Please contact me, or our staff with questions or concerns at (402) 471-2728 or by email at; or stop by Room 1022 if you are in the State Capitol. If you would like to follow the Legislature online please visit Live broadcasting is also available on NET2.

Week fifteen of the first biennium of the 105th Legislature consisted of days 62 through 65 of this 90-day session.

On Friday, April 21st – day 69 – LB 461 is scheduled to be on General File. This is the first time the full Legislature will debate and possibly vote on the tax proposal bill from the Revenue Committee. My column last week described this bill at length and the great importance of moving it forward. In a state where one in every four jobs is tied to agriculture, lowing valuations of agricultural land is key to growing our economy. Statewide needs and inequity in funding and taxes must be addressed, and LB 338, my agricultural valuation bill that was amended into LB 461, would help to address the inequity.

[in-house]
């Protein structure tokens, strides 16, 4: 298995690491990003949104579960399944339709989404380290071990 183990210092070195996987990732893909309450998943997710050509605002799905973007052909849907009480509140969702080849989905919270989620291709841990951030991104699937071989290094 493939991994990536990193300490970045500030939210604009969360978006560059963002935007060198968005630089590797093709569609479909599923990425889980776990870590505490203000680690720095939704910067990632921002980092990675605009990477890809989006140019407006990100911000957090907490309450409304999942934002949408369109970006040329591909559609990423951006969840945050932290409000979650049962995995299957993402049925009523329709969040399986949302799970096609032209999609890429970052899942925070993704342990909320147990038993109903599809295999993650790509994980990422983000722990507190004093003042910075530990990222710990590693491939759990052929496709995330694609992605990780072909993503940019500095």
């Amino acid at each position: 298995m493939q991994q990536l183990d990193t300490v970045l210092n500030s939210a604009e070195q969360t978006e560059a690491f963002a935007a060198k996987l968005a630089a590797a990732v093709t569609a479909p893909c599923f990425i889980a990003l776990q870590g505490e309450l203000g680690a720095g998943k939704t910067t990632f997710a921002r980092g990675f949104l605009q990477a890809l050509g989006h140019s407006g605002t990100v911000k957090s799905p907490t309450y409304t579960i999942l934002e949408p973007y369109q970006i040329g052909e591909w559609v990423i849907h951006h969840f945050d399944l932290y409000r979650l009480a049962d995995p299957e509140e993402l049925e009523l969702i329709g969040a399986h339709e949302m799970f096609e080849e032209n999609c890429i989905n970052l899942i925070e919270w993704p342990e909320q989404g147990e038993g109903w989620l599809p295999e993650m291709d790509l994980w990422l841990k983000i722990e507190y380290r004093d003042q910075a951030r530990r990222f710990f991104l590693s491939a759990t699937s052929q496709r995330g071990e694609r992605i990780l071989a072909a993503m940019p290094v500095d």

Budget discussions are likely to dominate much of the remainder of the legislative session.  According to legislative rules, the Appropriations Committee is required to report its budget recommendations to the Legislature no later than April 24th this year. I am anticipating that the budget recommendations will be presented this week, and that we will begin budget debates during the final week of April.  Our budget discussions are shaping up to be some of the most contentious we have faced in recent times. A preliminary budget projection prepared by the Appropriations Committee earlier this session indicates that we started the session with a budget shortfall of $134 million. The fiscal status deteriorated even further when projections of state revenues over the next two years were revised downward in February.  That revenue forecast added another $153 million to the imbalance. The Nebraska Economic Forecasting Board will provide a final revenue projection before the end of the month, and it is possible that the revenue projection that we will base the budget on will be revised downward again.